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Is thermodynamics a description rather than a mechanism?

by kmarinas86
Tags: description, mechanism, thermodynamics
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kmarinas86
#1
Apr1-12, 12:32 AM
P: 1,011
It seems to me that it should be. For example, some systems do not have a well-defined temperature. How do you use laws of physics depending on temperature (such as the law of thermodynamics) when you have a system that doesn't have a well-defined temperature? How do you even go about discussing things like thermodynamic irreversibility when your systems do not have a well-defined temperature?
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K^2
#2
Apr1-12, 01:31 AM
Sci Advisor
P: 2,470
You'd be surprised in how many systems you can define a temperature equivalent and apply thermodynamics. Traffic jams can be viewed as a phase transition, for example.

But you are right. It's a mathematical tool. More generally, what you are looking at is Statistical Mechanics, which gives you means of describing system consisting of very large number of particles or sub-systems that interact with each other. Even if interactions are simple, accounting for each one is impossible, but you can still talk about behavior of the system as a whole.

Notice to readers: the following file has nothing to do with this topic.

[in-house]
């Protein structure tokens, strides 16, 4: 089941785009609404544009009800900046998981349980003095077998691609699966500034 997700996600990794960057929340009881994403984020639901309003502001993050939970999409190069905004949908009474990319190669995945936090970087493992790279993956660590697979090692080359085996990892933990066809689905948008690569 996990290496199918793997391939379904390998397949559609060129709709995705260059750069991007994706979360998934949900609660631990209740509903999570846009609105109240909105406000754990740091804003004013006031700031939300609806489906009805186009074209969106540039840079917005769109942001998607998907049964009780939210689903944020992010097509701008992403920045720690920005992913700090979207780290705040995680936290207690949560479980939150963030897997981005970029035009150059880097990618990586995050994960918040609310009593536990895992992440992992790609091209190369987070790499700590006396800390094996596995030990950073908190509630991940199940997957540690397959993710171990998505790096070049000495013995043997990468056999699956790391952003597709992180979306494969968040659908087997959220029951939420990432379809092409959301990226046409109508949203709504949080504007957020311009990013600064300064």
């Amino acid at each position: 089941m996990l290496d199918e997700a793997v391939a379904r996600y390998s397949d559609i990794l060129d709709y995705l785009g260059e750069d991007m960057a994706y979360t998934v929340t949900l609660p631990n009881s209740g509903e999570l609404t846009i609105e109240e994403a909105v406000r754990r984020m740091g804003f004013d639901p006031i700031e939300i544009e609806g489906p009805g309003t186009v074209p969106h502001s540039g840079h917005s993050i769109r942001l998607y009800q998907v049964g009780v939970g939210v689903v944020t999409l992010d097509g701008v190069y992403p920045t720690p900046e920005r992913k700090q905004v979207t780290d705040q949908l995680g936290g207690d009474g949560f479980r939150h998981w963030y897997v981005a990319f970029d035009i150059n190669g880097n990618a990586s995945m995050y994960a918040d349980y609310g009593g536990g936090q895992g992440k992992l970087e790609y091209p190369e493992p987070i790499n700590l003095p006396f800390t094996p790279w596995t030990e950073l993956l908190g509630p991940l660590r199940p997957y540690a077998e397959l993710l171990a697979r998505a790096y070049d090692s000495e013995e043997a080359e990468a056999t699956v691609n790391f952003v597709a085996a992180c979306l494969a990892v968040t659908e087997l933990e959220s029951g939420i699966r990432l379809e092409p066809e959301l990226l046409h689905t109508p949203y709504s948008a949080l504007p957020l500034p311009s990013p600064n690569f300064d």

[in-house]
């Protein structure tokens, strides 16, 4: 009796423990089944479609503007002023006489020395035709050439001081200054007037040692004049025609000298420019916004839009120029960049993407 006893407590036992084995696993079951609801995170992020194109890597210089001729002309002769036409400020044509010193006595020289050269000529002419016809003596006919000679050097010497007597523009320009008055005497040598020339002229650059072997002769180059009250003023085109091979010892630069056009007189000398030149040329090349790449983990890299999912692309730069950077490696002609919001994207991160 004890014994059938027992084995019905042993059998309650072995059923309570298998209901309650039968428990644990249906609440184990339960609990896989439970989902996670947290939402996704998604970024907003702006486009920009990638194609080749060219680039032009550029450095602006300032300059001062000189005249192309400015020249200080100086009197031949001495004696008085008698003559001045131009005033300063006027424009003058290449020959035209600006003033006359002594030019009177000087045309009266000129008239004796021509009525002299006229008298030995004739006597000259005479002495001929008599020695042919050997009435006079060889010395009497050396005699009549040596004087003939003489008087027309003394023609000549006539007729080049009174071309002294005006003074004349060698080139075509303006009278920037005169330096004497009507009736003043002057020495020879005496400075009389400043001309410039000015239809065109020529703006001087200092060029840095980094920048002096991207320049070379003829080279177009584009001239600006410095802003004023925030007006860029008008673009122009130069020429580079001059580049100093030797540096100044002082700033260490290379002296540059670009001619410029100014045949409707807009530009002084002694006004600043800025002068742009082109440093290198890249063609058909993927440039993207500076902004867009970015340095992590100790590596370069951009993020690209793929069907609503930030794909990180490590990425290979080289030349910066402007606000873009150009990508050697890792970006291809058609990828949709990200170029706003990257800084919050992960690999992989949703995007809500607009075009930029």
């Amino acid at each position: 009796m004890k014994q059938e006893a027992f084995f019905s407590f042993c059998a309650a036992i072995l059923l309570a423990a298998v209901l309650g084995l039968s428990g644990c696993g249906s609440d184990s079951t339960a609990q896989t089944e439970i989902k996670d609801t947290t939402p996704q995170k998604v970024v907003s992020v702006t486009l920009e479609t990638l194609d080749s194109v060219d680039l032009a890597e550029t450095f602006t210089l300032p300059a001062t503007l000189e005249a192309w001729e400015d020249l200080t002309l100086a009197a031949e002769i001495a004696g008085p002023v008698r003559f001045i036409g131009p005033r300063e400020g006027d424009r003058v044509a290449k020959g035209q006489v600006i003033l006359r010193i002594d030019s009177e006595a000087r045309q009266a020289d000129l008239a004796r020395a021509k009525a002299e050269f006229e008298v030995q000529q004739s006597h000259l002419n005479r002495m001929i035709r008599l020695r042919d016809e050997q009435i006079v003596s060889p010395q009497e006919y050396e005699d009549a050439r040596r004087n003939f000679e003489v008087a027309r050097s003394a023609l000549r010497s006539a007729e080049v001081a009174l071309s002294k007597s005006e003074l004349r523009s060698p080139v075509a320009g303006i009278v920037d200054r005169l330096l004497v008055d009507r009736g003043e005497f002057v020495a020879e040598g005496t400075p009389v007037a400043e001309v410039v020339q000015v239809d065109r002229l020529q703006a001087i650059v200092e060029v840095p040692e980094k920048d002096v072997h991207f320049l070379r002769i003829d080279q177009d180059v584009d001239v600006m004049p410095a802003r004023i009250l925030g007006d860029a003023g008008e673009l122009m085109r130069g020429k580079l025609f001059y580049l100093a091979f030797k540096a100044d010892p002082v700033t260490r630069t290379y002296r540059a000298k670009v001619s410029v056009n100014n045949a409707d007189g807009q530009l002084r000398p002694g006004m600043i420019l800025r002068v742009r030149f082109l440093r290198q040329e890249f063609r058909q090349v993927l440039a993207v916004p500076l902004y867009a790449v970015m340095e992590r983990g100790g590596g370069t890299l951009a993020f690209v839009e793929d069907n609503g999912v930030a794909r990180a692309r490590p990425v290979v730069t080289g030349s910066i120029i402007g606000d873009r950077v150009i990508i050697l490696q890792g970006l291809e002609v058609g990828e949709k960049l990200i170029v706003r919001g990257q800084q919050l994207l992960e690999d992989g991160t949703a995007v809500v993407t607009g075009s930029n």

K^2
#3
Apr1-12, 01:31 AM
Sci Advisor
P: 2,470
You'd be surprised in how many systems you can define a temperature equivalent and apply thermodynamics. Traffic jams can be viewed as a phase transition, for example.

But you are right. It's a mathematical tool. More generally, what you are looking at is Statistical Mechanics, which gives you means of describing system consisting of very large number of particles or sub-systems that interact with each other. Even if interactions are simple, accounting for each one is impossible, but you can still talk about behavior of the system as a whole.


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